Third Eye OSINT publishes enlightened commentary on geopolitics. The articles will always reflect a pro-American personal viewpoint, because the author is a loyal citizen of the United States of America. This blog is a wholly-owned project of Alfidi Capital.
The US and South Korea are on the same sheet of music diplomatically. They oppose North Korea's nuclear development and the Kim dynasty's placement of its self-interest ahead of the welfare of the North Korean people. North Korea detains about 1% of its population in concentration camps. The US and South Korea do not punish political dissent with imprisonment or forced labor.
North Korea envies the attention the US lavishes on its healthier twin to the south. That's why it lashes out with military provocations and drags out even the simplest diplomatic issues for months. The US-DPRK "New York" channel has been dormant for months because North Korea has nothing new to offer. The Kim regime likes to imprison some random missionary when it needs attention but delays release negotiations to extort for foreign aid.
Asians can take responsibility for their own security once they outgrow what ROK President Park Gyun-Hye calls the "Asian paradox" where political cooperation has not kept pace with economic integration. The US will remain engaged in inter-Korean relations until Asian powers resolve that paradox. They can begin such resolution by working on matters unrelated to North Korea's problems. Start with climate change and disaster relief.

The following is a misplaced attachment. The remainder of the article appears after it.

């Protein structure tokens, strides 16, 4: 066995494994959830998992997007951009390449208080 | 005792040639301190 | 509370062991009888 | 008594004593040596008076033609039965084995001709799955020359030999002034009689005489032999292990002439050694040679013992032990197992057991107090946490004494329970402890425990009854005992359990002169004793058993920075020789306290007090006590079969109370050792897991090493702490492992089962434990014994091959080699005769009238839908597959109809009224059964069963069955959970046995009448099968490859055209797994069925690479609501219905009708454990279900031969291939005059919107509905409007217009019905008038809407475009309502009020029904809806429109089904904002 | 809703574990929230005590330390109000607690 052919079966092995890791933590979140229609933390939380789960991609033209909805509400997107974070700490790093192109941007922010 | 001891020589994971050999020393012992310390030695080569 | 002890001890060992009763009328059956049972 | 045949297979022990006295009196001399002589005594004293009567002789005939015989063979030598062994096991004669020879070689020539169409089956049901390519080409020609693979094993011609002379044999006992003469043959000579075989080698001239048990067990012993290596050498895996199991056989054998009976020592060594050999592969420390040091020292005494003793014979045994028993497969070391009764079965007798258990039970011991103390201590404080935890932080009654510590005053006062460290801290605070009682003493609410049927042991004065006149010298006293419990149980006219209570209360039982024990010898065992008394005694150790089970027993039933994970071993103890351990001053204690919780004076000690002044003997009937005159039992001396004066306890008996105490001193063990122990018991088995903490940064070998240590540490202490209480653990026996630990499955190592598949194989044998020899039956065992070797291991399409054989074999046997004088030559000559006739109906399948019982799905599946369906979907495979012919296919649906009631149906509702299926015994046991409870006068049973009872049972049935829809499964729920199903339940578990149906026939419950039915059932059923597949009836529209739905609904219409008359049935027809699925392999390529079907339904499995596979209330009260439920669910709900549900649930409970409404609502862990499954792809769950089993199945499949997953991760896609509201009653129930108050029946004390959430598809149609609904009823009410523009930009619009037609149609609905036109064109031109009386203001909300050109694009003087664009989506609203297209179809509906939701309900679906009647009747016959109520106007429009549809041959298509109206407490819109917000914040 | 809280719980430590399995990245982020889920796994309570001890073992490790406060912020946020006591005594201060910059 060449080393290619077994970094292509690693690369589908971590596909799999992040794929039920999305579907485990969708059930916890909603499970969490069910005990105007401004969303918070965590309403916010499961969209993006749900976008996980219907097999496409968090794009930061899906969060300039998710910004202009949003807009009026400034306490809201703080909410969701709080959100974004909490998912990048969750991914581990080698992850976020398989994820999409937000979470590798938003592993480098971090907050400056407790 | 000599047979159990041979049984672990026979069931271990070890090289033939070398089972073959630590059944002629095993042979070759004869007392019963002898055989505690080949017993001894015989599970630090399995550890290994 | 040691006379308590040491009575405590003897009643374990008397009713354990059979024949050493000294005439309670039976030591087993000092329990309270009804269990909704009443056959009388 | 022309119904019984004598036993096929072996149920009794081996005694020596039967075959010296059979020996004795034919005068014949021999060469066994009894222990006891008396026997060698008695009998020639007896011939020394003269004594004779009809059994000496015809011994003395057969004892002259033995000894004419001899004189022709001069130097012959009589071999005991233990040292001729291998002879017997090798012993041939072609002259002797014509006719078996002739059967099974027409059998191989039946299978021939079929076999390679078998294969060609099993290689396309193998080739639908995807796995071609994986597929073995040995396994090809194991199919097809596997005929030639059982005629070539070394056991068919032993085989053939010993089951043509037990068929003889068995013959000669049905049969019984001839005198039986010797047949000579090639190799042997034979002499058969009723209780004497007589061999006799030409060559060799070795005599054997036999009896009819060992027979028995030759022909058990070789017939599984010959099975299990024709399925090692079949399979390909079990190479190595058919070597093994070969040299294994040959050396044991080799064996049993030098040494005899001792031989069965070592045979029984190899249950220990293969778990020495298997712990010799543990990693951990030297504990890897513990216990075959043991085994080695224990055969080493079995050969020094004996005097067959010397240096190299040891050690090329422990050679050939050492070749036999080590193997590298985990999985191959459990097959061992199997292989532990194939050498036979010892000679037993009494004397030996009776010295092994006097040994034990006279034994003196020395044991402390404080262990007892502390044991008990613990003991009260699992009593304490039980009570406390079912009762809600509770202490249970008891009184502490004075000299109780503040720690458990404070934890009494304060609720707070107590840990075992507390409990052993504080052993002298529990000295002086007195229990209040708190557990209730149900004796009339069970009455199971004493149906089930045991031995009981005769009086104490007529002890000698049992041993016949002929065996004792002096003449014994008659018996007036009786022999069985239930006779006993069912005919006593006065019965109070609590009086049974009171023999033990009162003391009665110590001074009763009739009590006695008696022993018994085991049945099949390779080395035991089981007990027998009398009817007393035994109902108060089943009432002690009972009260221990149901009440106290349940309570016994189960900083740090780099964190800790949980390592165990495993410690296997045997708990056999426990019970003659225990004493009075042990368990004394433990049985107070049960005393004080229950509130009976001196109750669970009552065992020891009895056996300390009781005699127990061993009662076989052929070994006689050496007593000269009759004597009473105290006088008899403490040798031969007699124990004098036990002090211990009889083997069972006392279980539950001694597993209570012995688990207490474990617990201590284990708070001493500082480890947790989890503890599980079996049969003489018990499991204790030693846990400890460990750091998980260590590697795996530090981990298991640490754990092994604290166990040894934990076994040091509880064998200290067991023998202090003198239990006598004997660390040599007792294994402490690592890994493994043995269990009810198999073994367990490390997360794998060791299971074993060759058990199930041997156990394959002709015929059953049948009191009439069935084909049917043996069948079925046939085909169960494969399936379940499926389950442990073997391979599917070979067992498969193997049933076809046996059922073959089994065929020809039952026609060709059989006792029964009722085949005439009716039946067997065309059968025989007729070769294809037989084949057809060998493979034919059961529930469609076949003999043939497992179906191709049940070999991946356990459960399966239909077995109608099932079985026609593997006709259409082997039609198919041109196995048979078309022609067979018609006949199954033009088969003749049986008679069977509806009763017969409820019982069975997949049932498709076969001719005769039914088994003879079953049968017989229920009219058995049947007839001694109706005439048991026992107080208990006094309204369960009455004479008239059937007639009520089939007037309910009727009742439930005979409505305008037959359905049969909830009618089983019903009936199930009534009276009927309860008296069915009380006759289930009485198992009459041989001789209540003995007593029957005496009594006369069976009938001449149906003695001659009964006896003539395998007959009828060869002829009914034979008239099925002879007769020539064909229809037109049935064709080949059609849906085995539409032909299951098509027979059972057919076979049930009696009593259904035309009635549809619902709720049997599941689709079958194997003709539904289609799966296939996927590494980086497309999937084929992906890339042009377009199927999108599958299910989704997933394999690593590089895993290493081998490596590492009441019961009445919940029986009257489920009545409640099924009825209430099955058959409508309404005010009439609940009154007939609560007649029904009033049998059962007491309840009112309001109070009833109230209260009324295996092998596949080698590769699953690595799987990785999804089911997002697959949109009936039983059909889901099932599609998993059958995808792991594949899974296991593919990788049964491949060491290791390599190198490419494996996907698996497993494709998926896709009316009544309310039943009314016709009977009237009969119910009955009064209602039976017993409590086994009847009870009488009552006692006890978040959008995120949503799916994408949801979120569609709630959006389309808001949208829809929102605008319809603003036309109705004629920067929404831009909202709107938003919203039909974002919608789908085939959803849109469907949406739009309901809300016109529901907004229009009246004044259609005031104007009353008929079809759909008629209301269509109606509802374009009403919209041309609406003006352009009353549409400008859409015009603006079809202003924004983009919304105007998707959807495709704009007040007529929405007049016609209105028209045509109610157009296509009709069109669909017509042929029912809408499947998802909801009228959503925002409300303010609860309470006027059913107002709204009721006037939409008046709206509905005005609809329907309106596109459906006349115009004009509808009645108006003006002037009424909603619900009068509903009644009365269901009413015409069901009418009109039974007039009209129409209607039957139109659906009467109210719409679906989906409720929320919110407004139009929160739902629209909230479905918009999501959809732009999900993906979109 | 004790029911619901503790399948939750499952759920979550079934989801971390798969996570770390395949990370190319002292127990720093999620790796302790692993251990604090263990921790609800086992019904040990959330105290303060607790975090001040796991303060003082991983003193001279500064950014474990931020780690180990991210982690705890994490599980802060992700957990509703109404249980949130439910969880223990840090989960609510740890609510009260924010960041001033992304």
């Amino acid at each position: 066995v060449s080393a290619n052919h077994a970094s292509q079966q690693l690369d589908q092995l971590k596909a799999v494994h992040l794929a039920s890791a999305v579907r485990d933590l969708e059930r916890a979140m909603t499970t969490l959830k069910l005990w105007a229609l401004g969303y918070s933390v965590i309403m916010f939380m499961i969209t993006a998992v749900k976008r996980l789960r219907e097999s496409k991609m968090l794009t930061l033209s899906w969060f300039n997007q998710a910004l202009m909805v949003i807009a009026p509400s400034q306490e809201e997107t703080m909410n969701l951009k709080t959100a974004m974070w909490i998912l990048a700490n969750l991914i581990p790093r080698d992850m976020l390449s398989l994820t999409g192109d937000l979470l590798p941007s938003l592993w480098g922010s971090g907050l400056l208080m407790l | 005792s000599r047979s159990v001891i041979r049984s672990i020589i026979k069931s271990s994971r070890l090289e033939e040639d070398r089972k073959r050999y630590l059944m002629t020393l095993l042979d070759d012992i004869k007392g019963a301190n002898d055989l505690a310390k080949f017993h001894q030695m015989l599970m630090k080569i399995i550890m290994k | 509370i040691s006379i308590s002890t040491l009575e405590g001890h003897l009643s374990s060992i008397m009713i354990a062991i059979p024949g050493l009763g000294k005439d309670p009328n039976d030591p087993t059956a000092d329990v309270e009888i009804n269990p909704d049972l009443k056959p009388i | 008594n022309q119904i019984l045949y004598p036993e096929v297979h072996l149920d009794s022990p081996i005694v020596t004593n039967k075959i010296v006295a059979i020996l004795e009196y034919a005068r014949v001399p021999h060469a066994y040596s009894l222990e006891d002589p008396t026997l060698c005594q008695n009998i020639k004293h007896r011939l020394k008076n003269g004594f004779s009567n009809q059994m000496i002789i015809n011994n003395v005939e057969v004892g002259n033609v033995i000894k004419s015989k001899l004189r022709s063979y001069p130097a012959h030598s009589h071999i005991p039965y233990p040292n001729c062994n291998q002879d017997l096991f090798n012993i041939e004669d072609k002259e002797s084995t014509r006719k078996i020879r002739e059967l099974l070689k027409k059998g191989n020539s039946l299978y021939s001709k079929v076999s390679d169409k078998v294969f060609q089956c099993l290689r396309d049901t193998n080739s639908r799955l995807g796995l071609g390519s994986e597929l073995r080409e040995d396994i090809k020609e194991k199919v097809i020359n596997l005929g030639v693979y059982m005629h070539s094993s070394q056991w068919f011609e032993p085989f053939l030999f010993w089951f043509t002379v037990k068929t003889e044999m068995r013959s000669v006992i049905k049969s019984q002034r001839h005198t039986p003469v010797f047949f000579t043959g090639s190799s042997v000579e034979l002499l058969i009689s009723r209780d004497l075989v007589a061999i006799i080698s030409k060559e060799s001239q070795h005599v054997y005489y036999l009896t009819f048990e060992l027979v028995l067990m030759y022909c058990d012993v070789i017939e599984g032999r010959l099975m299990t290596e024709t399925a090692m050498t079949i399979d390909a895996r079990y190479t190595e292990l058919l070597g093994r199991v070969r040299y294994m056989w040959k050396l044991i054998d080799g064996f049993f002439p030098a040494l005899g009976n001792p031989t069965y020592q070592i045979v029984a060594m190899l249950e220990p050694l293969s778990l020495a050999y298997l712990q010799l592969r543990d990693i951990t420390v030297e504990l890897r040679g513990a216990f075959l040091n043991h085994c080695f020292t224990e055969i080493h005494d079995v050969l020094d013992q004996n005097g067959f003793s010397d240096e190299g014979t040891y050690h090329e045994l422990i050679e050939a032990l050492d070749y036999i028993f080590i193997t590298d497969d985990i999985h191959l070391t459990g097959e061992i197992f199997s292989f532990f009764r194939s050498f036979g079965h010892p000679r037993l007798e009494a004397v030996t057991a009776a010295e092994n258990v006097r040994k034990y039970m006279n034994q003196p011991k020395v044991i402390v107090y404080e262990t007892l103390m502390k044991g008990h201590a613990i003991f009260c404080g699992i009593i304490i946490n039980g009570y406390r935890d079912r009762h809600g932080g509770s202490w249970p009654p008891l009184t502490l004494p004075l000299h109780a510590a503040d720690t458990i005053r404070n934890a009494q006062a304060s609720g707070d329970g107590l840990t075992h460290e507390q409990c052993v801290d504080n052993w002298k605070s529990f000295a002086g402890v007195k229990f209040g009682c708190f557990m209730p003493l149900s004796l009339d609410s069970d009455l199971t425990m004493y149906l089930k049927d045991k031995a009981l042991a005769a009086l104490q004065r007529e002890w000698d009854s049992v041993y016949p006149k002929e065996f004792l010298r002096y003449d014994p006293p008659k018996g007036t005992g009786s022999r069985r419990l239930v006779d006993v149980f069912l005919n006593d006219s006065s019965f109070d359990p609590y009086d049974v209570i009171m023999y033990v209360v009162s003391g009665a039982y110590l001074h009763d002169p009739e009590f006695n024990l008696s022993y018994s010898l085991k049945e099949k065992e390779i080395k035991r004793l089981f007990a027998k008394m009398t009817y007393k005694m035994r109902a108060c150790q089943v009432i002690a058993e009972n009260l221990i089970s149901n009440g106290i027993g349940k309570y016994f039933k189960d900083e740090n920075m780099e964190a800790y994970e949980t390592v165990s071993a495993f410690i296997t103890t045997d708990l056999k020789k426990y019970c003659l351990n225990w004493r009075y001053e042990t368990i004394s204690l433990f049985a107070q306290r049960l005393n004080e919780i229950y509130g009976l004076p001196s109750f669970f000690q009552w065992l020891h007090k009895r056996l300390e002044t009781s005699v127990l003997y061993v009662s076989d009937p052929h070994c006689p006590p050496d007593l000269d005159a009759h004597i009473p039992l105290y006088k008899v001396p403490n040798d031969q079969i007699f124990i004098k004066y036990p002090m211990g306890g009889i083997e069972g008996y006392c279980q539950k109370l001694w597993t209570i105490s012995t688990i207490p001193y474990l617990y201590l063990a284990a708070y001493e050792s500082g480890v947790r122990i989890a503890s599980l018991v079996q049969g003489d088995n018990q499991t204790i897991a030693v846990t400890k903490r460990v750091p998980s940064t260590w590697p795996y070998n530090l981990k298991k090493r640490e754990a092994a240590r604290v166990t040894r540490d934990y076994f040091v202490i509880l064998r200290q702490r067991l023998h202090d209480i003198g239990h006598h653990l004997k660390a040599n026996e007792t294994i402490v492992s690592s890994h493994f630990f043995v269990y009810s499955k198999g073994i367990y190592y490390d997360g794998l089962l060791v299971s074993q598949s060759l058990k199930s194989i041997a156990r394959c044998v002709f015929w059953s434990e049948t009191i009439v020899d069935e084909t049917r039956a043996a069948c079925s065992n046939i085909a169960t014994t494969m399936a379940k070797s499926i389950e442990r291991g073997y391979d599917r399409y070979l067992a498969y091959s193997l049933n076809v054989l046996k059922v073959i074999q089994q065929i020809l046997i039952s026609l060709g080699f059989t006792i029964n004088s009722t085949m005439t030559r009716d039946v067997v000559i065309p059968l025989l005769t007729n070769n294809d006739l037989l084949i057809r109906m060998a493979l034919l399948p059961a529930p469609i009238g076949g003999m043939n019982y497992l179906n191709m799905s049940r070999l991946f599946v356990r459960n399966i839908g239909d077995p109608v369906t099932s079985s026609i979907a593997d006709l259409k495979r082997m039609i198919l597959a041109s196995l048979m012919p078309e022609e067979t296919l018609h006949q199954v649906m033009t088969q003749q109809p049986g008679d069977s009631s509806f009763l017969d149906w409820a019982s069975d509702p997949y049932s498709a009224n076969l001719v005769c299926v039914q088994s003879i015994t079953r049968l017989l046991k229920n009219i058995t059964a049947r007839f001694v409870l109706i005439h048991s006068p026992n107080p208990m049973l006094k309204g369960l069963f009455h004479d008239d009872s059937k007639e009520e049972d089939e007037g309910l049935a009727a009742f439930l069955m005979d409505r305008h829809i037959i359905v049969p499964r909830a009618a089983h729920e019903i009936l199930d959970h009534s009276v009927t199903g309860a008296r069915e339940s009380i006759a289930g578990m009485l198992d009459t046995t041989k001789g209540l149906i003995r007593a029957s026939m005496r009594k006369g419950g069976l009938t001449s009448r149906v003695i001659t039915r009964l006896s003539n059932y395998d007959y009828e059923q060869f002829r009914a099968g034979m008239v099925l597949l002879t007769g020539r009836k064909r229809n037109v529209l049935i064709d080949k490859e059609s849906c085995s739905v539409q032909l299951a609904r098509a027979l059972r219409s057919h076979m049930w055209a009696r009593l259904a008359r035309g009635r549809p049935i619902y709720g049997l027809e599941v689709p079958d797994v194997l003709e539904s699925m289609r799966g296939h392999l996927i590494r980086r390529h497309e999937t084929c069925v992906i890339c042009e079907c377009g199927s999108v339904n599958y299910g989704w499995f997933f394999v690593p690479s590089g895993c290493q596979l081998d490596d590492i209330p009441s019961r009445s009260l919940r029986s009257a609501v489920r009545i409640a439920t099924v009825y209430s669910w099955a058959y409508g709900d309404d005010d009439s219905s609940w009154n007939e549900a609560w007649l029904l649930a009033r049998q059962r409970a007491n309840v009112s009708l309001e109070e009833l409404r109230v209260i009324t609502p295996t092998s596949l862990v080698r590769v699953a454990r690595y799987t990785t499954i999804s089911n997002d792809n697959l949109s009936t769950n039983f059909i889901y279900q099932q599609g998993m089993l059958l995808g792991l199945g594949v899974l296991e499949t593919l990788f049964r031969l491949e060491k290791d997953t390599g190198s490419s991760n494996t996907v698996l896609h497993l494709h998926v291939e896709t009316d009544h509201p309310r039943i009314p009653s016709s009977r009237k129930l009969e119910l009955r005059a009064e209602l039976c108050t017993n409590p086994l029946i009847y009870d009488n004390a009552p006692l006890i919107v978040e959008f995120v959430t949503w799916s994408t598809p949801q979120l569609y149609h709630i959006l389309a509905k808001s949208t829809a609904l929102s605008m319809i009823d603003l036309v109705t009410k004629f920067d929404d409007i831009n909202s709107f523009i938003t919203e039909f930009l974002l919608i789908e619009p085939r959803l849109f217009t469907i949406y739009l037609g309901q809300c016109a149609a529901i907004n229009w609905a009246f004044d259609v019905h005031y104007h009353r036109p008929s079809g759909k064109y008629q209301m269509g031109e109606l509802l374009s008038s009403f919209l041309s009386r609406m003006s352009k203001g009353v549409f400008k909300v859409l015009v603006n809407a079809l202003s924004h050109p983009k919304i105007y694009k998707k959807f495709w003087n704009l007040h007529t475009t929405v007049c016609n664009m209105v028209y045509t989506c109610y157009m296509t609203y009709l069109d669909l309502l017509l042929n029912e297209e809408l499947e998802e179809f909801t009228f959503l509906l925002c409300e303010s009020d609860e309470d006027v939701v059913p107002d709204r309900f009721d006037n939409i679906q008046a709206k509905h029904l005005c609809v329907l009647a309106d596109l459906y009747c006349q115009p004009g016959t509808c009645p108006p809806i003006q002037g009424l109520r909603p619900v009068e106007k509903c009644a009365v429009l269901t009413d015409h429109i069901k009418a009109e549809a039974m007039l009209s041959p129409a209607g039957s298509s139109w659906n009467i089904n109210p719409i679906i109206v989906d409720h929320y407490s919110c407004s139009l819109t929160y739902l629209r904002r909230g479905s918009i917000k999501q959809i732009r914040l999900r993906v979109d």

The Kim regime in the North makes lots of bombastic threats. It has little to show for decades of hostility to its neighbors and paranoia. This satirically dubbed video of "Pyongyang Traffic Girls From The Sky" may be all the North can muster as a threat. I wouldn't mind seeing hot chicks drop out the sky if they were friendly.
The world waits for something to happen in Syria in response to an alleged atrocity, although forensic analysis of the scene in question is not complete as of this writing. The general outlines of the geopolitical drivers are pretty obvious.
Western media already announced the general targets in open sources, giving the Syrians time to clear out. The destruction of the presumed targets will not hamper the Assad regime's campaign against the Islamic rebels. Indeed, replacing the destroyed systems with new Russian equipment fulfills that country's support contract with Syria, throwing Moscow a bone if it elects not to escalate. Note Moscow's muted response; Putin has not announced countermeasures but merely shakes his head diplomatically. The end result is that the Assad regime continues to its likely victory over Islamic radicals and the US satisfies world opinion that it "did something."
The primary concern now is drawing the correct parallel with history. If the Kosovo Air Campaign is a template, any strike will be over in a fortnight.